Jerk spice is a Jamaican blend of spices that is most commonly rubbed onto meat before cooking. It consists principally of Allspice, thyme, and hot scotch bonnet peppers. An unlikely mix, but one that is quite delicious! I used this spice to flavor a filling for a vegetarian version of jamaican meat patties – a pastry with a curried crust and a spiced-meat interior. Our meat-free version combines spicy, intriguing flavors in a crispy yellow crust!
This recipe for preparing the peas also goes well with rice (no crust!), if you add some water and cook till they get nice and brothy.
And while you’re waiting for your jerk patties to cook, you can do the Cool Jerk with the Capitols. What a song!
2 cups flour
6 oz butter, frozen and grated
1 t. tumeric
1 t. cumin
Mix the flour with the spices, salt and pepper. Mix in the grated butter, add water till it forms a nice dough and make it into a smooth ball. Wrap and refrigerate until you’re ready to use it.
1 batch roasted mushrooms. Heavy on the thyme, omit the rosemary.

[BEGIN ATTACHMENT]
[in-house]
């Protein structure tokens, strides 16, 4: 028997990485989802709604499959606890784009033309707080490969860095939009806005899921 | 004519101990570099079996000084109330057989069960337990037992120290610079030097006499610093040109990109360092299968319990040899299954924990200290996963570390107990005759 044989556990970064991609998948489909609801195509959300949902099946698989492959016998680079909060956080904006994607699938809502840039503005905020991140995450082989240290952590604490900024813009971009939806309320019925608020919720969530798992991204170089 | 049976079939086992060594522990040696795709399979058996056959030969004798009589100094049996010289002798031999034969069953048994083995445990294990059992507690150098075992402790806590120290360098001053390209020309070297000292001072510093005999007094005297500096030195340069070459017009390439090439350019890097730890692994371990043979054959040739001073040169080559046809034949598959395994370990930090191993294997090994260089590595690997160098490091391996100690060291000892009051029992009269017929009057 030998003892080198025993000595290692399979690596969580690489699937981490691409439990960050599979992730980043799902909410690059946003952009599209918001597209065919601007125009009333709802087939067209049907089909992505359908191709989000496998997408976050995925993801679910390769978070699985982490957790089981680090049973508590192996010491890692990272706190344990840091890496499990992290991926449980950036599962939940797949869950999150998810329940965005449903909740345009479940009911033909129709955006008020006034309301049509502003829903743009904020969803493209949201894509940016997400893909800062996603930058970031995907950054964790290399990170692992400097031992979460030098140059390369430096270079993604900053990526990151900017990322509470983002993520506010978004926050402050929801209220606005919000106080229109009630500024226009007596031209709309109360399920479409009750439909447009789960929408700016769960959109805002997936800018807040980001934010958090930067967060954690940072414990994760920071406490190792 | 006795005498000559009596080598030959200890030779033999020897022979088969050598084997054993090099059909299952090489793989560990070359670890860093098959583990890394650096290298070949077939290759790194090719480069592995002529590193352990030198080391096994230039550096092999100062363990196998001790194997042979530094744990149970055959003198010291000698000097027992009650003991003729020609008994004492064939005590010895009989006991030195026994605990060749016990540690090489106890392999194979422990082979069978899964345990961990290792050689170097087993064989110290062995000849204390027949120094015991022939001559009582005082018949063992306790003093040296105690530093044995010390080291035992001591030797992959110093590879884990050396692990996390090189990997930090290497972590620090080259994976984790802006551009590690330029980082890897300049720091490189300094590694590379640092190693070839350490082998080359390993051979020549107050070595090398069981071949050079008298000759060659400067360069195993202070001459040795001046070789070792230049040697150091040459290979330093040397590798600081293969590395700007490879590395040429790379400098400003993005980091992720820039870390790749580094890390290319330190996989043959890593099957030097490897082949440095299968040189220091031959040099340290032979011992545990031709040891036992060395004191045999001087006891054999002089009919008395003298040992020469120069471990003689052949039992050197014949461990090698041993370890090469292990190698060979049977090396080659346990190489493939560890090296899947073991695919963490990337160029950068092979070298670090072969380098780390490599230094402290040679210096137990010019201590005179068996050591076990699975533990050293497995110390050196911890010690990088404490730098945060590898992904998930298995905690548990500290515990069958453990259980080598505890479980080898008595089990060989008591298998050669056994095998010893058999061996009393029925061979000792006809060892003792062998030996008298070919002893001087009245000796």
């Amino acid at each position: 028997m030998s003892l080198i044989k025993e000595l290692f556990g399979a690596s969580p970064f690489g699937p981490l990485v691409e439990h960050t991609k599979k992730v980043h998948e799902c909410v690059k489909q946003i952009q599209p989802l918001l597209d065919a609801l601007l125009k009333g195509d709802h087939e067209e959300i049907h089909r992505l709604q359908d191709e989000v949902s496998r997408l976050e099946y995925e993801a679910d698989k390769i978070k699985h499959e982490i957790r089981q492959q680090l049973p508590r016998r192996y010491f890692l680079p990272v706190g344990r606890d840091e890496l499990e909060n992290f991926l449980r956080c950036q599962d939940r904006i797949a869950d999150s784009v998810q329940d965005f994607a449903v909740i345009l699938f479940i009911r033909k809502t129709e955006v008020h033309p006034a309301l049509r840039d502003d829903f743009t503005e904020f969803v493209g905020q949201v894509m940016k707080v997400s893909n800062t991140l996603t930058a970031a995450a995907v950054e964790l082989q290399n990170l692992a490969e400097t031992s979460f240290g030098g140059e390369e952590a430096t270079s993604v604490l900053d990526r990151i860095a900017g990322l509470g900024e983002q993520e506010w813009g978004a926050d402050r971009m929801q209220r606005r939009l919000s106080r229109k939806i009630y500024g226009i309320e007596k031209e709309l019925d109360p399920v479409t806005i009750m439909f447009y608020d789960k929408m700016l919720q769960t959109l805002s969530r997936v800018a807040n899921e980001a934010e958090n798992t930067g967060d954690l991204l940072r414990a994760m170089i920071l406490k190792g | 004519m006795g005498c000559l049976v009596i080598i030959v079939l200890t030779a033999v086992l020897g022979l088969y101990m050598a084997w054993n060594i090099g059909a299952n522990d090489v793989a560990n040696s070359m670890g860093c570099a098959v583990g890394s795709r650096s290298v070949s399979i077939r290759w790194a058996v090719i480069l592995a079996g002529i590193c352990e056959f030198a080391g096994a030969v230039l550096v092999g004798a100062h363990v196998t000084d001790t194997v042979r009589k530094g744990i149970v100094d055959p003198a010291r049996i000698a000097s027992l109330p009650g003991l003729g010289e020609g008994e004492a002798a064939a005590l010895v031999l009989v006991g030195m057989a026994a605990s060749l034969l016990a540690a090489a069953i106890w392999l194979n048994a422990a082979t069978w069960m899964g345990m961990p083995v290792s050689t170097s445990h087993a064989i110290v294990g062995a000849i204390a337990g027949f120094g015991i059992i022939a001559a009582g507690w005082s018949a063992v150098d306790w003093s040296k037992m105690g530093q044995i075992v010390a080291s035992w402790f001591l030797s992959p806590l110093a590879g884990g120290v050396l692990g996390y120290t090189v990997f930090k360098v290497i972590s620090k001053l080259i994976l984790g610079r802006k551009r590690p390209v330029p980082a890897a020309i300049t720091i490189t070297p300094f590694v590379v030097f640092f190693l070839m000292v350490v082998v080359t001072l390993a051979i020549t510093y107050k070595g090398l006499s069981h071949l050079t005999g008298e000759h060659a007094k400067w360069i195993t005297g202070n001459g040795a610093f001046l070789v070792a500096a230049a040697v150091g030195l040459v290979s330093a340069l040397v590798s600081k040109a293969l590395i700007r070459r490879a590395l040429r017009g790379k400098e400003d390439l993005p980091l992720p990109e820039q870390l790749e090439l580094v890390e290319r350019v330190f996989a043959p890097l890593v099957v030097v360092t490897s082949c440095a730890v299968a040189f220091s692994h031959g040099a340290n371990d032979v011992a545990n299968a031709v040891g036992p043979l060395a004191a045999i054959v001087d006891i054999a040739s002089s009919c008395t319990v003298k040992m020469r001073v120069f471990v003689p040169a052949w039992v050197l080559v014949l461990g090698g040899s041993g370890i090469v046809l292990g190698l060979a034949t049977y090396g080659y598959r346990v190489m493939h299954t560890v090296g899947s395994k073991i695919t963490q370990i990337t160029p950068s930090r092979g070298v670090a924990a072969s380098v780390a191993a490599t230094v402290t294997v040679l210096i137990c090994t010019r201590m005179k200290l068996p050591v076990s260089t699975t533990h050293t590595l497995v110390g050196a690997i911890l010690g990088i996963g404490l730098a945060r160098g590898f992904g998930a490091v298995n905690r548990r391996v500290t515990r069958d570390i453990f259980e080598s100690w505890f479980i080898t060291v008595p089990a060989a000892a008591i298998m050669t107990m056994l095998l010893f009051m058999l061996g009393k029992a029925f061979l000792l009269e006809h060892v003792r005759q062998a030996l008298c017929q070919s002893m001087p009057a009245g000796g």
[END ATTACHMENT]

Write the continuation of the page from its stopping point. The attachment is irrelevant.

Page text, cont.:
1 clove garlic
1 can of pigeon peas, rinsed and drained (If you can’t find pigeon peas you could use black beans or pinto beans, but it would change the flavor and texture considerably)
1/2 t. allspice
1/2 t. smoked paprika
cayenne to taste (I don’t have scotch bonnet peppers! But I don’t think they’re hard to find)
salt & pepper
1-2 cups grated sharp cheddar
1/2 t. lemon juice
1 egg, beaten.
1. Warm the oil in a large frying pan. Add the garlic, and as it starts to brown add the pigeon peas, the allspice, cayenne, and paprkia. Fry until the pan is quite dry and the peas are cooked through. (I added a splash of white wine to get all of the nice spices cooking to the bottom of the pan, and then let that cook away as well)
2. Combine the mushrooms, peas, lemon juice and cheese in a bowl. Add salt and plenty of black pepper to taste. In a small dish, beat the egg, and mix all but a tablespoon in with the mushroom/pea mixture.
3. break off a golf-ball sized lump of dough, roll it on a lightly-floured surface until it’s a rough circle, about 1/8 inch thick. Place a heaping tablespoon of filling in the middle. Fold the dough over to form a semi-circle. Fold the edge of the dough over onto itself, and crimp it with the tines of a fork to make it pretty and hold it together firmly. Poke the patty in two or three places with the fork. Place on lightly greased baking sheet.
4. Brush each patty with the remaining beaten egg. Bake in a preheated 425 oven for about 1/2 hour until starting to brown on top.